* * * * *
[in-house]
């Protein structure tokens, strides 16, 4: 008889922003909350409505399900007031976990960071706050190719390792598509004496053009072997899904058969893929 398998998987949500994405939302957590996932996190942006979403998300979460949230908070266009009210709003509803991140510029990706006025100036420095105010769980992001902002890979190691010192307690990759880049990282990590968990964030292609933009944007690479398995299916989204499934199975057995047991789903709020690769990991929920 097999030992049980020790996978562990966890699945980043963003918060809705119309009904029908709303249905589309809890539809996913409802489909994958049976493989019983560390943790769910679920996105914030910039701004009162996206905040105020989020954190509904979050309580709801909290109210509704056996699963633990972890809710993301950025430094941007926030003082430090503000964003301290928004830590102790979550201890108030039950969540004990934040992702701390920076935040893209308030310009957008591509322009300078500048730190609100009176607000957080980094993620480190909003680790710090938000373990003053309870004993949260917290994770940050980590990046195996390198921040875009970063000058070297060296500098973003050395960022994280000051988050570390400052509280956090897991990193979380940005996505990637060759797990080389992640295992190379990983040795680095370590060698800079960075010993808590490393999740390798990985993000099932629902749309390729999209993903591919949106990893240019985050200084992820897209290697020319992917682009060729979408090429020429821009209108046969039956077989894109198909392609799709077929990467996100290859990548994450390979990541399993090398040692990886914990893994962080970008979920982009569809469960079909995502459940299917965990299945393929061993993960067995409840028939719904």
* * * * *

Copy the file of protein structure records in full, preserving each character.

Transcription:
[in-house]
């Protein structure tokens, strides 16, 4: 008889922003909350409505399900007031976990960071706050190719390792598509004496053009072997899904058969893929 398998998987949500994405939302957590996932996190942006979403998300979460949230908070266009009210709003509803991140510029990706006025100036420095105010769980992001902002890979190691010192307690990759880049990282990590968990964030292609933009944007690479398995299916989204499934199975057995047991789903709020690769990991929920 097999030992049980020790996978562990966890699945980043963003918060809705119309009904029908709303249905589309809890539809996913409802489909994958049976493989019983560390943790769910679920996105914030910039701004009162996206905040105020989020954190509904979050309580709801909290109210509704056996699963633990972890809710993301950025430094941007926030003082430090503000964003301290928004830590102790979550201890108030039950969540004990934040992702701390920076935040893209308030310009957008591509322009300078500048730190609100009176607000957080980094993620480190909003680790710090938000373990003053309870004993949260917290994770940050980590990046195996390198921040875009970063000058070297060296500098973003050395960022994280000051988050570390400052509280956090897991990193979380940005996505990637060759797990080389992640295992190379990983040795680095370590060698800079960075010993808590490393999740390798990985993000099932629902749309390729999209993903591919949106990893240019985050200084992820897209290697020319992917682009060729979408090429020429821009209108046969039956077989894109198909392609799709077929990467996100290859990548994450390979990541399993090398040692990886914990893994962080970008979920982009569809469960079909995502459940299917965990299945393929061993993960067995409840028939719904």